The Changing Face of BrewingPosted: September 21, 2009
A week or two ago the 37th (2010) edition of the Good Beer Guide was launched. The last few years have been tough for the pub trade, but the 2010 guide lists almost 1300 new pubs and 71 new breweries. That’s right: 71. According to the trade paper The Morning Advertiser there are now 711 operational breweries in Britain, which is more than at any time since the end of World War II.
The number of breweries in Britain declined steadily through most of the twentieth century as brewing businesses merged into ever more enormous corporations, most of which have chased profit and low costs at the expense of quality and distinctiveness. In fact the last time the number of breweries grew like this was in the mid-nineteenth century, when brewers like Robert Cain, Andrew Walker, Timothy Taylor and others began to be successful.
Nineteenth-century brewers benefited from a relaxation of licensing laws following the Beer Act of 1830, after which the number of small brewers–what we would now call ‘micro-breweries’–grew enormously. Over the next few decades the laws were gradually tightened up under pressure from the Temperance movement, but in the middle of the century many small brewers managed to get a toe-hold in the market and some of them did very well indeed.
It strikes me that there are quite a few similarities between our time and the mid-Victorian period; similarities that might explain this growth in brewing. These include improved (and cheaper) equipment, the growing supply of commercial property, and less quantifiable factors, such as the desire to start businesses and be your own boss. As in 1860, so in 2009, but the single most significant external influence on nineteenth-century brewing was Temperance and in 2009 an increasingly hostile attitude towards pubs and drinking has once again opened up the market in an interesting way.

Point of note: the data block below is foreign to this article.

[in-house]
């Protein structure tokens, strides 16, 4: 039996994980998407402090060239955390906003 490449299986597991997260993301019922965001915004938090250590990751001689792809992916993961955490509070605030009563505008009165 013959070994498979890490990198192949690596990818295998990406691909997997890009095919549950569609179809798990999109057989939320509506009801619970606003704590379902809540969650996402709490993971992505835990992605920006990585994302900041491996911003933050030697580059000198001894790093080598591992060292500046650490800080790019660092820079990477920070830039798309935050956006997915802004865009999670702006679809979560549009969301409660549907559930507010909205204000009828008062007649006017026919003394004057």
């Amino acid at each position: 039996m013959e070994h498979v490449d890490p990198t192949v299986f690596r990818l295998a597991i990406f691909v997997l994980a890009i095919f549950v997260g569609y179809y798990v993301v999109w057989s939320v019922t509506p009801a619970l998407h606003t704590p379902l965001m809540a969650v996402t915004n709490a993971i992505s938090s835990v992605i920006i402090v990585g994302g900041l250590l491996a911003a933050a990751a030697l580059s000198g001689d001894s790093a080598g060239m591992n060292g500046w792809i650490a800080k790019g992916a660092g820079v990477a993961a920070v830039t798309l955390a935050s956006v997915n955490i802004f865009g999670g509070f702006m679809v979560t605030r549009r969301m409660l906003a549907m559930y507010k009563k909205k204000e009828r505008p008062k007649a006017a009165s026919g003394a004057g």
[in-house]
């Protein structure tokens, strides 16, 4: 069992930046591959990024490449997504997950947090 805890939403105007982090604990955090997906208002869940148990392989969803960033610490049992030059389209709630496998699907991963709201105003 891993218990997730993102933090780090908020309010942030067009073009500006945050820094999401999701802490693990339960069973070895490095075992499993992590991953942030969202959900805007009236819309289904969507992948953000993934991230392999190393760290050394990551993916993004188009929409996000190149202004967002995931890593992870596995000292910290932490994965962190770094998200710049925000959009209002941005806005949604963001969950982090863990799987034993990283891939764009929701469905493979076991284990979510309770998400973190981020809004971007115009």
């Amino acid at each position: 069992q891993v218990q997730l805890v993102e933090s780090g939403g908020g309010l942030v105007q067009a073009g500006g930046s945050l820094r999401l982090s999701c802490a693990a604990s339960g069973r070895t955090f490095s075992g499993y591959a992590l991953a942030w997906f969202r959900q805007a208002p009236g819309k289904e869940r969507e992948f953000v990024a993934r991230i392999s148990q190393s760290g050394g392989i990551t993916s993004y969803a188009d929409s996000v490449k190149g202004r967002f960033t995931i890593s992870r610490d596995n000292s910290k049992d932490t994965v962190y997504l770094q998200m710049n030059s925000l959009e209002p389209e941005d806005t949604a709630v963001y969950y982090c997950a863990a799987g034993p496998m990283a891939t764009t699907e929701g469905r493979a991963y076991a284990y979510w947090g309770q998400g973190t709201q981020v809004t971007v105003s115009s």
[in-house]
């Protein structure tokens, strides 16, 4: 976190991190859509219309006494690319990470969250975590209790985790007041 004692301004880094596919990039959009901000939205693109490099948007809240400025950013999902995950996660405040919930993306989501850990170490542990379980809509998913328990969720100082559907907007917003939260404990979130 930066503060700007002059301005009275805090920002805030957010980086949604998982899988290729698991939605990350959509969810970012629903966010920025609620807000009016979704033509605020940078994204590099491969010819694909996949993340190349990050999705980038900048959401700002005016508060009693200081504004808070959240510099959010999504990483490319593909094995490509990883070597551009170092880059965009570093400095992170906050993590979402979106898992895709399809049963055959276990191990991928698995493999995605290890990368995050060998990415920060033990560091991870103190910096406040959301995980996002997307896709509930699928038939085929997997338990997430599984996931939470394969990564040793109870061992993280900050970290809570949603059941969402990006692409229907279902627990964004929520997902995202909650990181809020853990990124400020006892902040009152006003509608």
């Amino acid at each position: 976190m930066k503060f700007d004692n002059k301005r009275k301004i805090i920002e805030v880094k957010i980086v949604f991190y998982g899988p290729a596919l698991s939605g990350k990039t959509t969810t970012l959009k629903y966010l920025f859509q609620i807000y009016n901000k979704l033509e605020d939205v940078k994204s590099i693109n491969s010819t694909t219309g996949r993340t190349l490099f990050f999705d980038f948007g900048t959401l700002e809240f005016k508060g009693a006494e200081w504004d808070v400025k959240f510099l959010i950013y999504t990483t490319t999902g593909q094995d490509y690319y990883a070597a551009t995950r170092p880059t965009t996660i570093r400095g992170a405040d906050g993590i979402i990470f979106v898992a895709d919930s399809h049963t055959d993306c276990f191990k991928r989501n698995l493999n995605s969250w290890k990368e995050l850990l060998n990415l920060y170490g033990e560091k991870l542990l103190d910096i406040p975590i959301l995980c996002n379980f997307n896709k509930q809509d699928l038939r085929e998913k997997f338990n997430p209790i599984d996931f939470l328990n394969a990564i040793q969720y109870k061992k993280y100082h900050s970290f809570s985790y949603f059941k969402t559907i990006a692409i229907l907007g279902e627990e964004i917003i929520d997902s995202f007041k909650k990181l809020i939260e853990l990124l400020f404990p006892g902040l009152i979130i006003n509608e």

The idea that Temperance campaigners could improve the beer and pub trade might seem counter-intuitive, but bear with me. In the decades after the 1830 Beer Act drunkenness became a major public worry, especially in cities like Liverpool and London. By the 1870s and 1880s, as the Temperance movement began to gain popular support, smart brewers began to develop more civilized atmospheres in their pubs. Then, as now, brewers tried to ‘move to quality’ and establish a ‘respectable’ image for themselves. This was the era of the brightly-painted dray and fine horses, but also of the luxurious city centre pub and what became known as the ‘improved public house’ movement. We no longer have a Temperance movement as such, but worries about street violence, alcoholism in the young, and other medical effects of alcohol have led to what many regard as a concerted attack on pubs and the drinks industry in general.
A lot of people are pessimistic about what is going to happen to pubs in the coming years, but I’m not. The ‘traditional’ English pub is already quite different from the way it was twenty-odd years ago when I was in my late teens. The best pubs are cleaner, more pleasant places to drink than they were back then. The beer is better too; and there is more choice, not only in terms of the beer available, but the range of places in which to drink it. This is not to say the last few years haven’t been difficult, or that it isn’t going to keep on being tough, or that there aren’t issues that need to be addressed, but I see the best pubs and brewers adapting to those difficulties and, importantly, moving towards quality.
I’m still worried about aggressive supermarket price campaigns and about what we might lose if pubs keep closing. And more pubs will close no doubt. But as CAMRA’s figures suggest, brewing itself is thriving; there is even evidence to suggest that the pubs are beginning to beat off the competition. We are in the middle of a dramatic change in the way our towns and cities work, and the way we live our lives. Politics, economics, and simple demographic change are all putting pressure on that indefinable place, the ‘traditional English pub,’ but change is not necessarily for the worse. On the subject of those 711 breweries, the only sensible question is: where to start?